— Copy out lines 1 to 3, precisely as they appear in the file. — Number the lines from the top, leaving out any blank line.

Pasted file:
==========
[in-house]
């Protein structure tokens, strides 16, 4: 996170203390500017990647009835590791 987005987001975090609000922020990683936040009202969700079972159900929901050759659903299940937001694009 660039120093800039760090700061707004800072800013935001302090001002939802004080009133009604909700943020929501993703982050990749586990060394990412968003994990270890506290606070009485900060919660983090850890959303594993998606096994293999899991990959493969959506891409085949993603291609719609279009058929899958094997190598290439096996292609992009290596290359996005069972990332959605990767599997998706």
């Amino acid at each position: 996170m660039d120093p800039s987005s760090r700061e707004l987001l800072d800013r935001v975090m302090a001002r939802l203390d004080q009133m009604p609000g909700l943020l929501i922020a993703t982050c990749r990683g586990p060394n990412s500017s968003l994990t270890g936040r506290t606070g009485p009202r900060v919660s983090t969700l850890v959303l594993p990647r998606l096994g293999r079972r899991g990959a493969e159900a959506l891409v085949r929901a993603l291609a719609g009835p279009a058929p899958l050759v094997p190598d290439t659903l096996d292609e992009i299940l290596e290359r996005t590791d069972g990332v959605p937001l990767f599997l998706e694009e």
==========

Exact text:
[in-house]
């Protein structure tokens, strides 16, 4: 996170203390500017990647009835590791 987005987001975090609000922020990683936040009202969700079972159900929901050759659903299940937001694009 660039120093800039760090700061707004800072800013935001302090001002939802004080009133009604909700943020929501993703982050990749586990060394990412968003994990270890506290606070009485900060919660983090850890959303594993998606096994293999899991990959493969959506891409085949993603291609719609279009058929899958094997190598290439096996292609992009290596290359996005069972990332959605990767599997998706």
């Amino acid at each position: 996170m660039d120093p800039s987005s760090r700061e707004l987001l800072d800013r935001v975090m302090a001002r939802l203390d004080q009133m009604p609000g909700l943020l929501i922020a993703t982050c990749r990683g586990p060394n990412s500017s968003l994990t270890g936040r506290t606070g009485p009202r900060v919660s983090t969700l850890v959303l594993p990647r998606l096994g293999r079972r899991g990959a493969e159900a959506l891409v085949r929901a993603l291609a719609g009835p279009a058929p899958l050759v094997p190598d290439t659903l096996d292609e992009i299940l290596e290359r996005t590791d069972g990332v959605p937001l990767f599997l998706e694009e």